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Huckabaa v. Colvin

United States District Court, M.D. Alabama, Southern Division

March 20, 2015

PATRICIA HUCKABAA, Plaintiff,
v.
CAROLYN W. COLVIN, Acting Commissioner of Social Security, Defendant.

MEMORANDUM OPINION AND ORDER

TERRY F. MOORER, Magistrate Judge.

Patricia Huckabaa ("Plaintiff" or "Huckabaa") protectively applied for Disability Insurance Benefits and Social Security Income under Title II and Title XVI of the Social Security Act ("the Act"), 42 U.S.C. §§ 401 et seq., on July 17, 2008. (Tr. 12). After being denied, Huckabaa timely filed for and received a hearing before an administrative law judge ("ALJ") who rendered an unfavorable decision on March 5, 2010. (Tr. 9). Daniels sought review by the Appeals Council who rejected review on March 14, 2011. (Tr. 1). As a result, the ALJ's decision became the final decision of the Commissioner of Social Security ("Commissioner"). Id. Judicial review proceeds pursuant to 42 U.S.C. § 405(g), and 28 U.S.C. § 636(c). After careful scrutiny of the record and briefs, for reasons herein explained, the Court AFFIRMS the Commissioner's decision.

I. NATURE OF THE CASE

Huckabaa seeks judicial review of the Commissioner's decision denying his application for disability insurance benefits. United States District Courts may conduct limited review of such decisions to determine whether they comply with applicable law and are supported by substantial evidence. 42 U.S.C. § 405. The Court may affirm, reverse and remand with instructions, or reverse and render a judgment. Id.

II. STANDARD OF REVIEW

The Court's review of the Commissioner's decision is a limited one. The Court's sole function is to determine whether the ALJ's opinion is supported by substantial evidence and whether the proper legal standards were applied. See Jones v. Apfel, 190 F.3d 1224, 1228 (11th Cir. 1999); Bloodsworth v. Heckler, 703 F.2d 1233, 1239 (11th Cir. 1983).

"The Social Security Act mandates that findings of the Secretary as to any fact, if supported by substantial evidence, shall be conclusive.'" Foote v. Chater, 67 F.3d 1553, 1560 (11th Cir. 1995) (quoting 42 U.S.C. §405(g)). Thus, this Court must find the Commissioner's decision conclusive if it is supported by substantial evidence. Graham v. Apfel, 129 F.3d 1420, 1422 (11th Cir. 1997). Substantial evidence is more than a scintilla - i.e., the evidence must do more than merely create a suspicion of the existence of a fact, and must include such relevant evidence as a reasonable person would accept as adequate to support the conclusion. Lewis v. Callahan, 125 F.3d 1436, 1440 (11th Cir. 1997) (citing Richardson v. Perales, 402 U.S. 389, 401, 91 S.Ct. 1420, 1427, 28 L.Ed.2d 842 (1971)); Foote, 67 F.3d at 1560 (citing Walden v. Schweiker, 672 F.2d 835, 838 (11th Cir. 1982)).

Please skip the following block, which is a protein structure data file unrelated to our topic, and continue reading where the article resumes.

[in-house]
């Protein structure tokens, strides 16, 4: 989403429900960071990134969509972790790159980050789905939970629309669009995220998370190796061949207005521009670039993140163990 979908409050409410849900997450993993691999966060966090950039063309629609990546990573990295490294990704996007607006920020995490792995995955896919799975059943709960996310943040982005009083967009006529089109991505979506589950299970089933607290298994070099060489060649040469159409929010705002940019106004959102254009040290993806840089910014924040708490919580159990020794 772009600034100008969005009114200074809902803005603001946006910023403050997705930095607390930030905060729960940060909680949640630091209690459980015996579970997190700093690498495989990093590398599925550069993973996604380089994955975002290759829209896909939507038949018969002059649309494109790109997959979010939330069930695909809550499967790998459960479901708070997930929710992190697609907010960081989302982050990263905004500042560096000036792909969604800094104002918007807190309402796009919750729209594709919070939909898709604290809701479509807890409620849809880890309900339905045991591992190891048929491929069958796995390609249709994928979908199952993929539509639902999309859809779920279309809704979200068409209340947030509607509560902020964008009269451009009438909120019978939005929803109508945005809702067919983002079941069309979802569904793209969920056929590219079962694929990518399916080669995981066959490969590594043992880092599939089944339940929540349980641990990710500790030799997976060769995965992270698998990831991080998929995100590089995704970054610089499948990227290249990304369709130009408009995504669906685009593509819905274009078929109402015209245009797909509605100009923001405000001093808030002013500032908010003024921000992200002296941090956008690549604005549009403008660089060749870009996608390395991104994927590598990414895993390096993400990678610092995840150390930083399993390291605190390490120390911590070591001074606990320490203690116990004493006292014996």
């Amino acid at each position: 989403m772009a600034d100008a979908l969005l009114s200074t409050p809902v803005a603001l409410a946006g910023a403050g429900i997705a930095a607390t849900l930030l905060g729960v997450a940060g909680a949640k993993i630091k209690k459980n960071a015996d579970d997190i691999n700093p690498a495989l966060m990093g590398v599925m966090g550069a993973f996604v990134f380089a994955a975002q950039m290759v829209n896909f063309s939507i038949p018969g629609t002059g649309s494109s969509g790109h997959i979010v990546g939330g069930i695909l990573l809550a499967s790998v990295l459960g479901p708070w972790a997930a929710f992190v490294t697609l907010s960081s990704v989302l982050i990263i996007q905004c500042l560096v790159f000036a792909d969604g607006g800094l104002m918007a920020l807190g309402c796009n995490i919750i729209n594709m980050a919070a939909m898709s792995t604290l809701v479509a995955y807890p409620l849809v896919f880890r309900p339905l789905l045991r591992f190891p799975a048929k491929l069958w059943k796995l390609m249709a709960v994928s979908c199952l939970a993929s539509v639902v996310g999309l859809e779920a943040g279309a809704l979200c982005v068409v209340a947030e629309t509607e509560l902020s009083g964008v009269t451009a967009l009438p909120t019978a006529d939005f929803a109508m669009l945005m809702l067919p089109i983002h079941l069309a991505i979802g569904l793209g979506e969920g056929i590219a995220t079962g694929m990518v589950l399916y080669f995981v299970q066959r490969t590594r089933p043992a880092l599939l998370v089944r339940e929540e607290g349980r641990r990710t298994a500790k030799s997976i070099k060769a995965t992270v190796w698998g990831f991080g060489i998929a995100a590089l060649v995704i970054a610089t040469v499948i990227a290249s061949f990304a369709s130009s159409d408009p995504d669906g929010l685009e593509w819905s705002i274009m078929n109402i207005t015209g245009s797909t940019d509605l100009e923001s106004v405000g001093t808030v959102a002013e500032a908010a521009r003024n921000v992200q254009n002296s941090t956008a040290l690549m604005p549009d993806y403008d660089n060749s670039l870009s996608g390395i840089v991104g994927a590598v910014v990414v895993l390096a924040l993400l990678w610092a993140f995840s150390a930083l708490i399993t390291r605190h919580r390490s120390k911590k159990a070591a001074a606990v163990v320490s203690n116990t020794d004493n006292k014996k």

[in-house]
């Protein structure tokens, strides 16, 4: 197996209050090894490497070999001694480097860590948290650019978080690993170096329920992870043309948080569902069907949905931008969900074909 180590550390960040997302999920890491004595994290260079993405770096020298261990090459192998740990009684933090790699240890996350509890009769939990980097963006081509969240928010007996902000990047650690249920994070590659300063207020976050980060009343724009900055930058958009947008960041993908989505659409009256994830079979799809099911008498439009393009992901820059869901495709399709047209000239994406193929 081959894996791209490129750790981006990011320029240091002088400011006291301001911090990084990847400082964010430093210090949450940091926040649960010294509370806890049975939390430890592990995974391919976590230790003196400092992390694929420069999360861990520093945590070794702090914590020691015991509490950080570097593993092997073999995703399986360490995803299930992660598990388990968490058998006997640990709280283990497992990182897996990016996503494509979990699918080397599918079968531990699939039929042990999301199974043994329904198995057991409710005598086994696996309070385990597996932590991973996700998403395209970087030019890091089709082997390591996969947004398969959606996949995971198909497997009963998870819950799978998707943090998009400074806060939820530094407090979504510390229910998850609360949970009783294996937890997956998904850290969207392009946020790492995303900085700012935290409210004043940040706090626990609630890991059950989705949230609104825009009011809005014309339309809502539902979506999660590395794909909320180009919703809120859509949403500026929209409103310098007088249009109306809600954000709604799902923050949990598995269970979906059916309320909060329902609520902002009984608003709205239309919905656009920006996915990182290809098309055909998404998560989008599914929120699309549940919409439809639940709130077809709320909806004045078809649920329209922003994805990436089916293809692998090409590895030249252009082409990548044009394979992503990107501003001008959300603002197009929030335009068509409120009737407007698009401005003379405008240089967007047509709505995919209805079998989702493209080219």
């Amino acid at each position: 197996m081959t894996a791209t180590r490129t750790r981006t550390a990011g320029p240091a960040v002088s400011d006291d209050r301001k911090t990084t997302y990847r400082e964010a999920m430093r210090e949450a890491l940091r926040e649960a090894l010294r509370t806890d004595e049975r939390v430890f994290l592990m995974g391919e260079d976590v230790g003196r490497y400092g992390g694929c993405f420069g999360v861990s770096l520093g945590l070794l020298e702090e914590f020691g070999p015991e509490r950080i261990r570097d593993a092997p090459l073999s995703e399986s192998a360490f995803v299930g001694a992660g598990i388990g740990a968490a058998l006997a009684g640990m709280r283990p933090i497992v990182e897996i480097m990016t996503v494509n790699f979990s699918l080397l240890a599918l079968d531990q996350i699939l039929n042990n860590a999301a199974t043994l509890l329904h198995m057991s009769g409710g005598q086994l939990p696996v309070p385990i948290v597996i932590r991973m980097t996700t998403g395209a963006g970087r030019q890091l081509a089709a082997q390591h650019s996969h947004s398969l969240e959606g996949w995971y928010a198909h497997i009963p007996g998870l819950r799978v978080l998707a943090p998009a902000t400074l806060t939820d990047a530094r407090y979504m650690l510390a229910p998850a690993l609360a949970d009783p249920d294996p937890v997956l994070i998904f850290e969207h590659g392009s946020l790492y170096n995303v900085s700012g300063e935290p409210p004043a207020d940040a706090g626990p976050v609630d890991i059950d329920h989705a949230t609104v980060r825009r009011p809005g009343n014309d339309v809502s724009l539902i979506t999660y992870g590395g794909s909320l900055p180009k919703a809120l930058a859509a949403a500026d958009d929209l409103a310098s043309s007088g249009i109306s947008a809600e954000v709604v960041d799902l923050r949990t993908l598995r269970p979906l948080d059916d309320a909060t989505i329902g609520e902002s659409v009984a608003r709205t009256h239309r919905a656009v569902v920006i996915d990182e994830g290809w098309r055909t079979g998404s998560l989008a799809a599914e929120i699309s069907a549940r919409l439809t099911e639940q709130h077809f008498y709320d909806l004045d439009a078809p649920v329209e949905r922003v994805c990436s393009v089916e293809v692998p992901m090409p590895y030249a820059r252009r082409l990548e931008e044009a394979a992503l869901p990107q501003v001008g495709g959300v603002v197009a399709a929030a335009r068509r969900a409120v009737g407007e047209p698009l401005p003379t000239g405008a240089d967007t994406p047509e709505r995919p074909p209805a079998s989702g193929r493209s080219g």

If the Commissioner's decision is supported by substantial evidence, the district court will affirm, even if the court would have reached a contrary result as finder of fact, and even if the evidence preponderates against the Commissioner's findings. Ellison v. Barnhart, 355 F.3d 1272, 1275 (11th Cir. 2003); Edwards v. Sullivan, 937 F.2d 580, 584 n.3 (11th Cir. 1991) (quoting MacGregor v. Bowen, 786 F.2d 1050, 1053 (11th Cir. 1986)). The Court must view the evidence as a whole, taking into account evidence favorable as well as unfavorable to the decision. Foote, 67 F.3d at 1560 (citing Chester v. Bowen, 792 F.2d 129, 131 (11th Cir. 1986). The Court "may not decide facts anew, reweigh the evidence, or substitute [its] judgment for that of the [Commissioner], " but rather it "must defer to the Commissioner's decision if it is supported by substantial evidence." Miles v. Chater, 84 F.3d 1397, 1400 (11th Cir. 1997) (quoting Bloodsworth, 703 F.2d at 1239).